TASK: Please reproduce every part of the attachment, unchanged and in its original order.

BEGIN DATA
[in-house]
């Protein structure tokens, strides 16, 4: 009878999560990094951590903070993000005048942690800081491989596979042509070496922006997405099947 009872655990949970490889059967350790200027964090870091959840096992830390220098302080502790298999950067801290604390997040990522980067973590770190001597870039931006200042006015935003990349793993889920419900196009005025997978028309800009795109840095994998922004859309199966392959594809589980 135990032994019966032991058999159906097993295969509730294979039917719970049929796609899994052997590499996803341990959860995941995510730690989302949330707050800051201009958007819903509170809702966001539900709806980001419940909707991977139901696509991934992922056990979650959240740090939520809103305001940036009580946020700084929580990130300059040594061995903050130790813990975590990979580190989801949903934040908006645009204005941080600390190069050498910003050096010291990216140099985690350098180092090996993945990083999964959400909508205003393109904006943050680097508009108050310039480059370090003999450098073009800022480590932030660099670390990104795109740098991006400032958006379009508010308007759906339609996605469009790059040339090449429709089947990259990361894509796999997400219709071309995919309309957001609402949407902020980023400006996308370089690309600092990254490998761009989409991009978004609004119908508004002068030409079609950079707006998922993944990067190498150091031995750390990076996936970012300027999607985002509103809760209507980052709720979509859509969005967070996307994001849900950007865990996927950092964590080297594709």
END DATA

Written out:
[in-house]
């Protein structure tokens, strides 16, 4: 009878999560990094951590903070993000005048942690800081491989596979042509070496922006997405099947 009872655990949970490889059967350790200027964090870091959840096992830390220098302080502790298999950067801290604390997040990522980067973590770190001597870039931006200042006015935003990349793993889920419900196009005025997978028309800009795109840095994998922004859309199966392959594809589980 135990032994019966032991058999159906097993295969509730294979039917719970049929796609899994052997590499996803341990959860995941995510730690989302949330707050800051201009958007819903509170809702966001539900709806980001419940909707991977139901696509991934992922056990979650959240740090939520809103305001940036009580946020700084929580990130300059040594061995903050130790813990975590990979580190989801949903934040908006645009204005941080600390190069050498910003050096010291990216140099985690350098180092090996993945990083999964959400909508205003393109904006943050680097508009108050310039480059370090003999450098073009800022480590932030660099670390990104795109740098991006400032958006379009508010308007759906339609996605469009790059040339090449429709089947990259990361894509796999997400219709071309995919309309957001609402949407902020980023400006996308370089690309600092990254490998761009989409991009978004609004119908508004002068030409079609950079707006998922993944990067190498150091031995750390990076996936970012300027999607985002509103809760209507980052709720979509859509969005967070996307994001849900950007865990996927950092964590080297594709």